What not to do with pupil performance data

Understand the limitations of performance data, in line with Ofsted's advice. See some common data practices that you could stop doing and other strategies to use instead, to identify what your pupils know and drive down teacher workload.

Last reviewed on 5 February 2024
School types: AllSchool phases: AllRef: 35406
  1. Begin your data journey
  2. Ofsted expects a ‘proportionate’ amount of data collection
  3. Don't try to make precise predictions of pupil outcomes
  4. Don't use flightpaths to track pupil performance
  5. Don't try to predict progress 8 scores
  6. Don't expect too much of assessment data
  7. Avoid analysing yearly data for very small groups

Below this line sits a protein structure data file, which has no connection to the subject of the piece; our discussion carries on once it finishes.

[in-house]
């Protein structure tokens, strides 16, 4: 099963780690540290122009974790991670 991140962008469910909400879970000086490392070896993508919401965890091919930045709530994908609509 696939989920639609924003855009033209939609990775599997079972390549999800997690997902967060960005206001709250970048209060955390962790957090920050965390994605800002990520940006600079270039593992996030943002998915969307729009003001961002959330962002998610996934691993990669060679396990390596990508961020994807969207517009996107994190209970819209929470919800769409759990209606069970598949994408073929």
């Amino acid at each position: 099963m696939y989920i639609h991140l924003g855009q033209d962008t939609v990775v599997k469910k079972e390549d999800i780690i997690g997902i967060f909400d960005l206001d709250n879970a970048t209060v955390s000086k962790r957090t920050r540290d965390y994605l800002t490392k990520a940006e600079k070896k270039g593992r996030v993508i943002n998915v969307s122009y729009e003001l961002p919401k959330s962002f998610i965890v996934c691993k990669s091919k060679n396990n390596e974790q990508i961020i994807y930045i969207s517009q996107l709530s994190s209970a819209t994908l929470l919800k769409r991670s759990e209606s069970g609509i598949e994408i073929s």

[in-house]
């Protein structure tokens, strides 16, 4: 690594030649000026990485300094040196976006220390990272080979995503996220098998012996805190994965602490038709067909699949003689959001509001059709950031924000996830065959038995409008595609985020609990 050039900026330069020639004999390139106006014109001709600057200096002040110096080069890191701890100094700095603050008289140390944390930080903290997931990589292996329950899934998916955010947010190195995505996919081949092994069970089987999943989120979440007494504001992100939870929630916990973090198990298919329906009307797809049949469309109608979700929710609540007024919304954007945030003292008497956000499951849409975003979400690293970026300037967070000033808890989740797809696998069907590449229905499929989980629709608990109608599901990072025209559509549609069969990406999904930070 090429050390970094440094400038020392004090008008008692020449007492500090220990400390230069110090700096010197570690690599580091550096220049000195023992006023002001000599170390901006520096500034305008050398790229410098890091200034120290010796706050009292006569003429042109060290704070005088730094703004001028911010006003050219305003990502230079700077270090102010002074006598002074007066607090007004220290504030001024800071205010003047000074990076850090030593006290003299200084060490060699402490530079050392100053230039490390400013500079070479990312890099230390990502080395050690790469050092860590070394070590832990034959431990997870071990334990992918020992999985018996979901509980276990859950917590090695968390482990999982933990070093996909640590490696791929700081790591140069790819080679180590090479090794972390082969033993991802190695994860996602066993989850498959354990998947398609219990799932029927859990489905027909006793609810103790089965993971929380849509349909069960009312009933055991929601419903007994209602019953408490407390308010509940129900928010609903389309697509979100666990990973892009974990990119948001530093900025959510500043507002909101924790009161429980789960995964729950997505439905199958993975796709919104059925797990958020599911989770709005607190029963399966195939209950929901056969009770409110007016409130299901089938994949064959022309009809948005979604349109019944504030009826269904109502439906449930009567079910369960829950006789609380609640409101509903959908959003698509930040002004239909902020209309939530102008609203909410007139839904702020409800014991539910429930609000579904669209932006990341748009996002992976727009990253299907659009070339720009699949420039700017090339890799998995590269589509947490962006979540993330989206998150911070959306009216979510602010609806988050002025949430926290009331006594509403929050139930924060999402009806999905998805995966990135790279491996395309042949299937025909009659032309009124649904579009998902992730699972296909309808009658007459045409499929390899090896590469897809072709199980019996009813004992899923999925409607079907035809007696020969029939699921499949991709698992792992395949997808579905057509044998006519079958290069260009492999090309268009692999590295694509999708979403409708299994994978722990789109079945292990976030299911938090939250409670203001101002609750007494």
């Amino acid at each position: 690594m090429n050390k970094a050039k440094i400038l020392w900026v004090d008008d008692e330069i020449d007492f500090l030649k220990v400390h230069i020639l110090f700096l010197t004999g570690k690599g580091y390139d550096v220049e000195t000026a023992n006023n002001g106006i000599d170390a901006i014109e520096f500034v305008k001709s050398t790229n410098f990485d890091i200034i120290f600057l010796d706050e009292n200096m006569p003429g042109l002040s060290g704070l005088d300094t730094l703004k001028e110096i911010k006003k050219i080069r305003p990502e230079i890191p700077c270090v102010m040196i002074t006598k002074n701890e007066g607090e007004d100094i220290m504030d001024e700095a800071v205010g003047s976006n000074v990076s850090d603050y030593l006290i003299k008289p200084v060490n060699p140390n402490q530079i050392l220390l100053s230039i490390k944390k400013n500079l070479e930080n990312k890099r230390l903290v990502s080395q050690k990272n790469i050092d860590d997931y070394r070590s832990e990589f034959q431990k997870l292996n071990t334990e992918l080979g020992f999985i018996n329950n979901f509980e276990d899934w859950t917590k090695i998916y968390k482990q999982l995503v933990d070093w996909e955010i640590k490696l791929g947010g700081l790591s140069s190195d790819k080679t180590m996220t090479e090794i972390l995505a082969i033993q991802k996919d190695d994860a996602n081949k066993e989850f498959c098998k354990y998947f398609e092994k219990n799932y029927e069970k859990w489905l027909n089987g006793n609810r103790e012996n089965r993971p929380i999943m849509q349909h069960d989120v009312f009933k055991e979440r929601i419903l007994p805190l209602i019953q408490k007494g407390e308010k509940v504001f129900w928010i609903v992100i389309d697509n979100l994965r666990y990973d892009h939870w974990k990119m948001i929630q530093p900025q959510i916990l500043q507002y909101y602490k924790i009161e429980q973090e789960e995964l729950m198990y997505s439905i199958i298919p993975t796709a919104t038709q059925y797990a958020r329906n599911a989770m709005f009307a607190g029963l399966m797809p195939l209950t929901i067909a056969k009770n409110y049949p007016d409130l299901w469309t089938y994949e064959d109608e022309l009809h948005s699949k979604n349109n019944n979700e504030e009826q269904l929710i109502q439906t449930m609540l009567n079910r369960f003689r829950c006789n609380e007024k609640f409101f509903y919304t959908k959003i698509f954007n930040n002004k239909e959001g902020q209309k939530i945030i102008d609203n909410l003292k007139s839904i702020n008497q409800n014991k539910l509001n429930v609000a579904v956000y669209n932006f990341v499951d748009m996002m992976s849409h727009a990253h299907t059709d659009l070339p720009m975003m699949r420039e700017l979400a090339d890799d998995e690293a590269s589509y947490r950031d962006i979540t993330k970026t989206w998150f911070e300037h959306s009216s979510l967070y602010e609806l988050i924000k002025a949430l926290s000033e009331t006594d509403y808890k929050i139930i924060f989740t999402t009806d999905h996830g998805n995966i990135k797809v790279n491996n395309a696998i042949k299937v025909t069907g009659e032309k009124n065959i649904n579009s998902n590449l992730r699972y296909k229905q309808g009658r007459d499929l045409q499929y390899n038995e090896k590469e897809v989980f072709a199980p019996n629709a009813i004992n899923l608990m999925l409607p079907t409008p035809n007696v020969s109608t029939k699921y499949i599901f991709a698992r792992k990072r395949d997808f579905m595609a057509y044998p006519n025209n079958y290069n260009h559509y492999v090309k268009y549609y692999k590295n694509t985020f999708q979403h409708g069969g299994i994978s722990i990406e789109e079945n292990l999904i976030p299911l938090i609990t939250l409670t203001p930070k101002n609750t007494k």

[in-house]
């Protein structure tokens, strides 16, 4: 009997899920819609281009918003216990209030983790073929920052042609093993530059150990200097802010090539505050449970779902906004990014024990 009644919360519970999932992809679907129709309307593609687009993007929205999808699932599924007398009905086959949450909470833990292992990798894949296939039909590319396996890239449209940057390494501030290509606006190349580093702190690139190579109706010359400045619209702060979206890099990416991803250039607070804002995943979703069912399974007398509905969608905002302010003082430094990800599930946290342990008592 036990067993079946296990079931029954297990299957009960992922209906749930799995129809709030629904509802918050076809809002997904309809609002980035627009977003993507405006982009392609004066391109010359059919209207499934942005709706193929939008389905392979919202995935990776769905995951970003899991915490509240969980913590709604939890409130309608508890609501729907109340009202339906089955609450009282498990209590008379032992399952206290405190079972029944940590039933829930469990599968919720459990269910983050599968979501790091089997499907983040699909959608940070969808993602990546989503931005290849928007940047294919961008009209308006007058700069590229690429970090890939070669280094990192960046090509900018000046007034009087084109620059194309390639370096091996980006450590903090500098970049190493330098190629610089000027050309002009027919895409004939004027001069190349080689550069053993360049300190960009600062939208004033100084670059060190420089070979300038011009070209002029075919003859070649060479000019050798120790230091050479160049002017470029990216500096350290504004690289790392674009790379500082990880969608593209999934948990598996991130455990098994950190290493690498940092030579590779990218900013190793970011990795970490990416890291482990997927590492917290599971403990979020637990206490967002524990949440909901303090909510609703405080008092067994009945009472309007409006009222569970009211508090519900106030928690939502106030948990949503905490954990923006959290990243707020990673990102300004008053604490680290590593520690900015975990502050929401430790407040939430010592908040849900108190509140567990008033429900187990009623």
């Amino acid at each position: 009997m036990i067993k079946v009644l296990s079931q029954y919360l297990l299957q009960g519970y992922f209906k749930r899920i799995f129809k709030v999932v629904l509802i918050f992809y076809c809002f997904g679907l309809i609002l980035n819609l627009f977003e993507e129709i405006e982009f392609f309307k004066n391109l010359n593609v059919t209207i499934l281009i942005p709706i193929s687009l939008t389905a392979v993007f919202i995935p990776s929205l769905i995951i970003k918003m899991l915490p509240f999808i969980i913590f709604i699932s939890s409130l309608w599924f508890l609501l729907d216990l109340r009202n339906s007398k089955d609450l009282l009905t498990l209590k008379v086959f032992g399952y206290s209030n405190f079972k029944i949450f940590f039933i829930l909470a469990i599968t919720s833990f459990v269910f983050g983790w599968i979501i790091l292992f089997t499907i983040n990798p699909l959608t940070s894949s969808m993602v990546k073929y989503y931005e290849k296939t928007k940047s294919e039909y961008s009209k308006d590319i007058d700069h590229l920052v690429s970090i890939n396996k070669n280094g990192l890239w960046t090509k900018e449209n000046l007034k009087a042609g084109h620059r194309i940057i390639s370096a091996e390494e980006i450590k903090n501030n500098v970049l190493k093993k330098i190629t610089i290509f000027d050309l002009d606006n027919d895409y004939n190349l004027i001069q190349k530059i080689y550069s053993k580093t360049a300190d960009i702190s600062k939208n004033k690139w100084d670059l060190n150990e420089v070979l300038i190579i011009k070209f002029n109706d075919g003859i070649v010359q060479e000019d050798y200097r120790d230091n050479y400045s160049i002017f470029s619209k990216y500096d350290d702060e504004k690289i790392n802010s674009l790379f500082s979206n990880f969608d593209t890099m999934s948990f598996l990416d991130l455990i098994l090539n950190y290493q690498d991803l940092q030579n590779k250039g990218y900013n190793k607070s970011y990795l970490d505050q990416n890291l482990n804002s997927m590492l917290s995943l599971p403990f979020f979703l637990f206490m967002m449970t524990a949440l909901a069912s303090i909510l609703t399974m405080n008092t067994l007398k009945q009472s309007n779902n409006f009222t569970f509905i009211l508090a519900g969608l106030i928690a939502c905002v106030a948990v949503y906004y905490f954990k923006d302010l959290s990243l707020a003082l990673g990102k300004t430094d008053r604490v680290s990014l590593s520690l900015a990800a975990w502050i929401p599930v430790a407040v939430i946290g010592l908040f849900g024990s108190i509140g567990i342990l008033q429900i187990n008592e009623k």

Begin your data journey

We know it can be hard to avoid some of the common data practices, especially in a culture of high-stakes accountability measures and inspections.

If you don't feel you're able to make changes right now, you can still use this article to help you make better data decisions and as starting points for discussion with your staff and stakeholders.

Note: while this article has a secondary focus, you should be able to transfer some of the principles to primary settings.

Get stakeholders on board

Your school community may be sceptical or wary of any changes to how you collect and use pupil performance data.

Refer them to the Teacher Workload Advisory Group’s report, making data work, which sets out recommendations and principles to reduce the unnecessary workload from data collection  Discuss assessment at your next governing

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